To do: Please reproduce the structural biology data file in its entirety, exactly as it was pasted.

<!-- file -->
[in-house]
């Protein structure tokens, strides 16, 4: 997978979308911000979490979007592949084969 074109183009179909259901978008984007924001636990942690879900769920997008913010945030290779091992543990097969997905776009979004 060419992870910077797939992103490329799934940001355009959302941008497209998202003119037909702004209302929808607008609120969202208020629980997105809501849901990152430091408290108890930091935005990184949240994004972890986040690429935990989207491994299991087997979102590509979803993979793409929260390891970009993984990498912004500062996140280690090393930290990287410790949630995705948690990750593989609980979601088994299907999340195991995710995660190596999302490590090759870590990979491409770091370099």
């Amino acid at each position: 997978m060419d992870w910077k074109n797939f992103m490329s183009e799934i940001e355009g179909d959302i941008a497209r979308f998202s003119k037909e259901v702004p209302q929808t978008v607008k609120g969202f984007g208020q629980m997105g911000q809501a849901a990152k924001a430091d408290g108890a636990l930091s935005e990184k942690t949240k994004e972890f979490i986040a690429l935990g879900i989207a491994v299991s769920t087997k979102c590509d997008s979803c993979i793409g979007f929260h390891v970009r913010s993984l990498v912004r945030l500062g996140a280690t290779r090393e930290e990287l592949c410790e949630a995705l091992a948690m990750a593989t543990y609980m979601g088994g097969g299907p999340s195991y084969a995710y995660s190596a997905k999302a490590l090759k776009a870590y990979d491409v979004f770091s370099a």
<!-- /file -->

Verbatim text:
[in-house]
């Protein structure tokens, strides 16, 4: 997978979308911000979490979007592949084969 074109183009179909259901978008984007924001636990942690879900769920997008913010945030290779091992543990097969997905776009979004 060419992870910077797939992103490329799934940001355009959302941008497209998202003119037909702004209302929808607008609120969202208020629980997105809501849901990152430091408290108890930091935005990184949240994004972890986040690429935990989207491994299991087997979102590509979803993979793409929260390891970009993984990498912004500062996140280690090393930290990287410790949630995705948690990750593989609980979601088994299907999340195991995710995660190596999302490590090759870590990979491409770091370099």
């Amino acid at each position: 997978m060419d992870w910077k074109n797939f992103m490329s183009e799934i940001e355009g179909d959302i941008a497209r979308f998202s003119k037909e259901v702004p209302q929808t978008v607008k609120g969202f984007g208020q629980m997105g911000q809501a849901a990152k924001a430091d408290g108890a636990l930091s935005e990184k942690t949240k994004e972890f979490i986040a690429l935990g879900i989207a491994v299991s769920t087997k979102c590509d997008s979803c993979i793409g979007f929260h390891v970009r913010s993984l990498v912004r945030l500062g996140a280690t290779r090393e930290e990287l592949c410790e949630a995705l091992a948690m990750a593989t543990y609980m979601g088994g097969g299907p999340s195991y084969a995710y995660s190596a997905k999302a490590l090759k776009a870590y990979d491409v979004f770091s370099a």